The escalating heated reaction to Houston Rockets General Manager Daryl Morey’s since-deleted tweet supporting Hong Kong protesters over China over the weekend brought China’s state-controlled media into the geopolitical row.

Morey on Friday tweeted an image that featured these words: “Fight For Freedom, Stand With Hong Kong.” He later apologized on Twitter after being rebuked by team owner Tilman Fertitta.

China Central Television on Tuesday announced on social media that it would not broadcast upcoming NBA exhibition games featuring the Los Angeles Lakers and Brooklyn Nets in Shanghai and Shenzhen, China, on Thursday and Saturday, respectively.

This announcement was made at the same time that the league was gearing up for the NBA Japan Games featuring the defending champion Houston Rockets and Toronto Raptors on Tuesday and Thursday. The preseason games at Saitama Super Arena are the NBA’s first exhibition or regular-season contests since Oct. 30 and Nov. 1, 2003, when the Seattle SuperSonics, who became the Oklahoma City Thunder in 2008, and Los Angeles Clippers squared off at the same venue.

“We believe that any comments that challenge national sovereignty and social stability are not within the scope of freedom of speech,” CCTV wrote on its social media account.

“To this end, CCTV’s Sports Channel has decided to immediately suspend plans to broadcast the NBA preseason (China Games) and will immediately investigate all cooperation and communication with the NBA.”

NBA commissioner Adam Silver spoke about the ongoing public relations crisis for his league on Tuesday. He also stated that he plans to attend the Lakers-Nets game on Thursday night and meet with Chinese basketball officials to try to come to common ground on the complexity of issues and viewpoints related to China and Hong Kong.

The hope, he said, is “to see if we can find mutual respect for each others’ political systems.”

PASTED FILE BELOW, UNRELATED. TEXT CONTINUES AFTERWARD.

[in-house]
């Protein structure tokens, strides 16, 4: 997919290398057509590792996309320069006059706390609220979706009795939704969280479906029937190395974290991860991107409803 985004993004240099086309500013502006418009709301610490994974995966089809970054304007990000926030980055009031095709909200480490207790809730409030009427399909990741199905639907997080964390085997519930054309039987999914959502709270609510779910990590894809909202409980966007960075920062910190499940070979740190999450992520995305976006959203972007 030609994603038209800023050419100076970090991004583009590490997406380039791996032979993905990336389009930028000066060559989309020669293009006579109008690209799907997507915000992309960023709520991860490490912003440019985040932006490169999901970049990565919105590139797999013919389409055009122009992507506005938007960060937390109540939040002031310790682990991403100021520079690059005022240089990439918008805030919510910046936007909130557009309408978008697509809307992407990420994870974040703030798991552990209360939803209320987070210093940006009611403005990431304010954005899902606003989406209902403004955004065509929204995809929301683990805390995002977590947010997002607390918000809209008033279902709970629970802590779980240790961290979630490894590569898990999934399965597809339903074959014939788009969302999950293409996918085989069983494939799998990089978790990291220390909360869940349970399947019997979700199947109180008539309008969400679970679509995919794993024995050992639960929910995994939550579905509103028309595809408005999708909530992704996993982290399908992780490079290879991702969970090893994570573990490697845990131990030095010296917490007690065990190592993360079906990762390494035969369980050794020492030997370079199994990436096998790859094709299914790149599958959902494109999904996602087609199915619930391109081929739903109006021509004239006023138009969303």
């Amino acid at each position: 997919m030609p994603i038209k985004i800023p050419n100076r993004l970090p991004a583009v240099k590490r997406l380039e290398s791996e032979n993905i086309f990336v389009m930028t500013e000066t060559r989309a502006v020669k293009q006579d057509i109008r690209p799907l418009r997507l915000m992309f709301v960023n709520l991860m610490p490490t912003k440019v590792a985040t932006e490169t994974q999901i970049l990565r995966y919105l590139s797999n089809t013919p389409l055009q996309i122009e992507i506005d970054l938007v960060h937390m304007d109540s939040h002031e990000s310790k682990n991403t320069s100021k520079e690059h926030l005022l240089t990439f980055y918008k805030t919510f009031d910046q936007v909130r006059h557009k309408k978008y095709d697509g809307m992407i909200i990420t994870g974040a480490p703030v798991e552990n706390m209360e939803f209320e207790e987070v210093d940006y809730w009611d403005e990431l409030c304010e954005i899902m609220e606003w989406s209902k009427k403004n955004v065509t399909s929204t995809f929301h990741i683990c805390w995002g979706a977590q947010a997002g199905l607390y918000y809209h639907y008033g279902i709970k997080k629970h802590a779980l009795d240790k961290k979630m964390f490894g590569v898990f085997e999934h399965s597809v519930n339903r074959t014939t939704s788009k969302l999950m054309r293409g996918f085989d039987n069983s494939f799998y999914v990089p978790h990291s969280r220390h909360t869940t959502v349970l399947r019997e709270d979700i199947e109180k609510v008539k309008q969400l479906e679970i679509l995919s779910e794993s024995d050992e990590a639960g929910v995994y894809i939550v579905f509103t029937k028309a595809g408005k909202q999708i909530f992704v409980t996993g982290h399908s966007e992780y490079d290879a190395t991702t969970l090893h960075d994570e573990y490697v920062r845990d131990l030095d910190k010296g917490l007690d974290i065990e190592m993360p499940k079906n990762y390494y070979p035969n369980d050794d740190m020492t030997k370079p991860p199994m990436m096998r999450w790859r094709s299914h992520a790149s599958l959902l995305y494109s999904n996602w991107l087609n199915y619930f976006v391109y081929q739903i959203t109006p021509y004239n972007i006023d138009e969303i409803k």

“As a realist, I realize this issue might not die down so quickly,” Silver said.

Silver elaborated on why he publicly released a statement in support of Morey’s right to have freedom of speech.

“I issued a statement because I thought there was a lot of misunderstanding about our position … why there might have been some confusion,” Silver said, noting that the translated statement into Chinese didn’t carry an identical message.

He continued: “The long-held values of the NBA are to support freedom of expression.

“As a league, we are not willing to compromise those values, and again, I am sympathetic to our interests here and to our partners who are upset. I don’t think it’s inconsistent on one hand to be sympathetic to them and to stand with our principles.”

Silver said tolerance for different viewpoints and cultures and the importance of listening to differing views are important.

“These values are deeply rooted in the DNA of the NBA,” he said, while citing freedom of speech. “We will have to live with those consequences.”

He reiterated that league will protect its employees’ right to freedom of speech.

“We are not apologizing for Morey exercising his freedom of expression,” Silver told the news conference, though that he regrets that “millions of people are upset.”

Silver previously addressed the issue in an interview with Kyodo News on Monday night.